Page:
Distortions, not science

“This is a distortion not backed by science,” said Michael.

The latest EWG consumer guide came out after USDA released an overdue 2009 pesticide data program annual summary.

Eighteen produce trade organizations wrote U.S. Secretary of Agriculture Tom Vilsack on April 27, to express concern that the yearly pesticide residue data on fruits and vegetables may be misused by activist groups and the media to discourage people from consuming produce.

“While the USDA is not responsible for intentional mischaracterization by others, we strongly encourage USDA to provide the American public with a report that clearly reflects the strength of the regulatory system and the safety of products used to bring fresh fruits and vegetables to consumers,” the letter said.

The USDA’s 194-page report charts pesticide residue tests for fresh and processed fruit and vegetables, meat and poultry, grains, catfish, rice, specialty products, and water for 2009.

A little over 80 percent of the total samples collected in 2009 were from the following fresh and processed fruits and vegetables: apples, asparagus, canned beans, cilantro, cucumbers, grapes, green onions, lettuce (organic), oranges, pears, potatoes, spinach, strawberries, sweet corn (fresh on-the-cob/frozen), sweet potatoes and tomato paste.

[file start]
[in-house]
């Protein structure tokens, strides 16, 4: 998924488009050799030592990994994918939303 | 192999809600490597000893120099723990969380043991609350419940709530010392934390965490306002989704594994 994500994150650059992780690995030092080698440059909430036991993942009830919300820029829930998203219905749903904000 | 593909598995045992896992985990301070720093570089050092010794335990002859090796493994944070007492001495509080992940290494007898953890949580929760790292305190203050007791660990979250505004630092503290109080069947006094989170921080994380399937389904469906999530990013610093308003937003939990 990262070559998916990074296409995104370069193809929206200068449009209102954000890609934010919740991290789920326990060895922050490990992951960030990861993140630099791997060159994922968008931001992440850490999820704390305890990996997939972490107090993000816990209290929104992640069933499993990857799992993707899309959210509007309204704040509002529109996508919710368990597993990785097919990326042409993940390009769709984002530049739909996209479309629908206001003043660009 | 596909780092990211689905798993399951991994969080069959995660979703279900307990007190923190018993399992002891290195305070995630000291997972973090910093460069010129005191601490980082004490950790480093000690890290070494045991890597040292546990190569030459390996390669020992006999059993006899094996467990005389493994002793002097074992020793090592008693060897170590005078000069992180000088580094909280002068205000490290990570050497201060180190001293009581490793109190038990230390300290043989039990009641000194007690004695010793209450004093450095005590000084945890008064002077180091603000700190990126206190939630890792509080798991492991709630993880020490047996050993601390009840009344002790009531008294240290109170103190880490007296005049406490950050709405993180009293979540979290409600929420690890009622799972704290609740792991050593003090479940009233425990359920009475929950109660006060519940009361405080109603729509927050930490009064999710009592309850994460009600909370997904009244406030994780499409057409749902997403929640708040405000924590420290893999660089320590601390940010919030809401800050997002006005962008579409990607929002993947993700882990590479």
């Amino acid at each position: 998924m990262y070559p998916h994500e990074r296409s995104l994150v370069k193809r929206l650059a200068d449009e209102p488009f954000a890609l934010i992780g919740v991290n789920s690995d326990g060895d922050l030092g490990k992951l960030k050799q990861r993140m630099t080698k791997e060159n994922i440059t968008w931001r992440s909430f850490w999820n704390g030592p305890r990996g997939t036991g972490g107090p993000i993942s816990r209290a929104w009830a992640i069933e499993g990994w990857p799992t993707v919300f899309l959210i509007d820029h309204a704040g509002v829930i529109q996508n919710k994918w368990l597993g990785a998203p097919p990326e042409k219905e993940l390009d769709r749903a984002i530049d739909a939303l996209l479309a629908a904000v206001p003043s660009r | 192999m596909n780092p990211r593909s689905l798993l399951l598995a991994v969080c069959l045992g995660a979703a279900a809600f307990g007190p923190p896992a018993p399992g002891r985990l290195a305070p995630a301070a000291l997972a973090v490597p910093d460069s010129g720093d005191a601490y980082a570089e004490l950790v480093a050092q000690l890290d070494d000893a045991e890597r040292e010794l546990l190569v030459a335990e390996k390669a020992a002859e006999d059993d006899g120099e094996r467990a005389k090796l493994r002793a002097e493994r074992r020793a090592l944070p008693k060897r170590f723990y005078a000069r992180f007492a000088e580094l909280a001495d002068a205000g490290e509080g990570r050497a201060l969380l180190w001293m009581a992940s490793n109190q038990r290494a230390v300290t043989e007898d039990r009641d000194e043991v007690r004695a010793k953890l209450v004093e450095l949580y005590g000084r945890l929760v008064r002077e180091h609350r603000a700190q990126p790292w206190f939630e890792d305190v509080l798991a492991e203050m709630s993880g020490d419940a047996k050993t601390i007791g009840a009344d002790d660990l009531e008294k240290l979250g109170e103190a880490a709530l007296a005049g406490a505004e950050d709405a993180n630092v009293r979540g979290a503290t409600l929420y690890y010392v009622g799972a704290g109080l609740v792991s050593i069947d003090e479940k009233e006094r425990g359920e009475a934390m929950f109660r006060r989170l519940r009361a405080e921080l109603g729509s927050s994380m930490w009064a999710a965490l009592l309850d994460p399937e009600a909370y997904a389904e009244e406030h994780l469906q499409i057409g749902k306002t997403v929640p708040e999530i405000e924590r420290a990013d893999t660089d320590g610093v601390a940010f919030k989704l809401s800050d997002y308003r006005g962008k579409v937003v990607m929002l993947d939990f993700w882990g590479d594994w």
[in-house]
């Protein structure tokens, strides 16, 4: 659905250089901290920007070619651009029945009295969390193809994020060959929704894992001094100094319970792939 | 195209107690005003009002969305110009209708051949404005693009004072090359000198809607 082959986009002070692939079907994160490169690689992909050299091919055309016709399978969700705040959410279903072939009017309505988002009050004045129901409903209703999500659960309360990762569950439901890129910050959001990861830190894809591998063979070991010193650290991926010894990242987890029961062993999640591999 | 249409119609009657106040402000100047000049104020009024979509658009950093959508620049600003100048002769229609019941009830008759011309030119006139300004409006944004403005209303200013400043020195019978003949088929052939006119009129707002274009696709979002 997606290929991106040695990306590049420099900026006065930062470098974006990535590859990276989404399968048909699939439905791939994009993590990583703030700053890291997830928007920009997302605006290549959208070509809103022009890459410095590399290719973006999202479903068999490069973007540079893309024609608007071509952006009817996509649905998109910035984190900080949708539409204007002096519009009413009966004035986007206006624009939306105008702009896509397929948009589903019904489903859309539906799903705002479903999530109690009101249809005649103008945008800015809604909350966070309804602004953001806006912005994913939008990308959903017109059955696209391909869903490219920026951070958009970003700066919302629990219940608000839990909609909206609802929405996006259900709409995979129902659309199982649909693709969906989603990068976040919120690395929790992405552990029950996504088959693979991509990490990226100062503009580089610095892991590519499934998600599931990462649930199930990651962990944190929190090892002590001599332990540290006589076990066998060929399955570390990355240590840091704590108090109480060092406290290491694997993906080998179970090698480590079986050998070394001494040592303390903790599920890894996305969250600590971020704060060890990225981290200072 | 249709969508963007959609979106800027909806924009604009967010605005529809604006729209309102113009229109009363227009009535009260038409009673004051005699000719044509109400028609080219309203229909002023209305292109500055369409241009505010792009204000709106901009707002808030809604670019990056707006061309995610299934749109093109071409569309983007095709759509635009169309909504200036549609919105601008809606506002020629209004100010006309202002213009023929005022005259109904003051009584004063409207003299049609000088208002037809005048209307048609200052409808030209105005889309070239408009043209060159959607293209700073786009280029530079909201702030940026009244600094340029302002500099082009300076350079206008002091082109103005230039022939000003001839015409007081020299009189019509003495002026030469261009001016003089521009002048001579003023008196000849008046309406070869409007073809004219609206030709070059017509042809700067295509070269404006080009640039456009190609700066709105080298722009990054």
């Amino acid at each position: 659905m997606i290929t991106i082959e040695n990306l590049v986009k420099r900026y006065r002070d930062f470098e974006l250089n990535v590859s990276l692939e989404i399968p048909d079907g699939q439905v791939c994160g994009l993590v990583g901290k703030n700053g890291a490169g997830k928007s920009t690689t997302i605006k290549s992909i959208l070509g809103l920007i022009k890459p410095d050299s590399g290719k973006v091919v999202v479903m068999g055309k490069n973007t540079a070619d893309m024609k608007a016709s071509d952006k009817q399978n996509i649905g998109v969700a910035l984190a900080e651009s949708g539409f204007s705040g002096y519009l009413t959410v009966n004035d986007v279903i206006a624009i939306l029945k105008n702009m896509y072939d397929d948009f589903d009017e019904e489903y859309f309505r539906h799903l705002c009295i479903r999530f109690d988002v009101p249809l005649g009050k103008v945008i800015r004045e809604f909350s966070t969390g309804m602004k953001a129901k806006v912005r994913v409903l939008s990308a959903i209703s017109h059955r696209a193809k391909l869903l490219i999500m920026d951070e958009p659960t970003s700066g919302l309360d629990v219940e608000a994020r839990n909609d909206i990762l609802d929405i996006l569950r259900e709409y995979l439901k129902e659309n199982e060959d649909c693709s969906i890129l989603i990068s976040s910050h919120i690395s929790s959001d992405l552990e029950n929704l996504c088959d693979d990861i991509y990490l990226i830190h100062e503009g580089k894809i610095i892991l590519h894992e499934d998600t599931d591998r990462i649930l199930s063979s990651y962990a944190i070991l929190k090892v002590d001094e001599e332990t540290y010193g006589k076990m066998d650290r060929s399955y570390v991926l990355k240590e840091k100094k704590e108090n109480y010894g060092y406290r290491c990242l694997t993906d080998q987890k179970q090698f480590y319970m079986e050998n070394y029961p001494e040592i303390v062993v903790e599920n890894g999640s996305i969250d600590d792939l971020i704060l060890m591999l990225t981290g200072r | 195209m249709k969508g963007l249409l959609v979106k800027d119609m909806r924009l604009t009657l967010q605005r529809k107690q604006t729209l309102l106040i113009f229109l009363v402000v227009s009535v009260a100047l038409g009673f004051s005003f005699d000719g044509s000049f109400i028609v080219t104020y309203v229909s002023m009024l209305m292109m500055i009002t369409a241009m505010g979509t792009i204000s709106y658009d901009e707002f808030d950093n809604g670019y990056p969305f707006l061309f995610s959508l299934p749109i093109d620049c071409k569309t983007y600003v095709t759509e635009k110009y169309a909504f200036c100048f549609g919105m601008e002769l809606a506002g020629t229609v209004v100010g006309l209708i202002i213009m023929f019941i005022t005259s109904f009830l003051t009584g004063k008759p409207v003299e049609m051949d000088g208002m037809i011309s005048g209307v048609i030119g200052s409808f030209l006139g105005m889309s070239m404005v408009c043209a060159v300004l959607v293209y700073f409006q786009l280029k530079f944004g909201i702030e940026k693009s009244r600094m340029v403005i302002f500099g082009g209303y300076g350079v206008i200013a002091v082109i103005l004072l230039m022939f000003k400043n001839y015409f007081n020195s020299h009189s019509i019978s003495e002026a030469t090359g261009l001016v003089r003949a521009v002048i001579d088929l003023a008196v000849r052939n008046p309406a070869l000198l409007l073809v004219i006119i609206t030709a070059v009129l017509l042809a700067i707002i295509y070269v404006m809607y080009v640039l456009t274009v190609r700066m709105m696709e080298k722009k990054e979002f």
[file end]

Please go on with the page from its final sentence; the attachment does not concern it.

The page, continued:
“This report shows that overall pesticide residues found on foods tested are at levels below the tolerances established by [the Environmental Protection Agency],” the report states in a section, “What Consumers Should Know.”

“In 2009, residues exceeding the tolerance were detected in 0.3 percent of all samples tested and residues with no established tolerance were found in 2.7 percent of the samples,” the report said.

The USDA tried to consider how the report was used when writing the consumer section and in a letter in the front of the report, but the agency is charged with taking an objective view and cannot take an advocacy position, said Michael Jarvis, a USDA spokesman.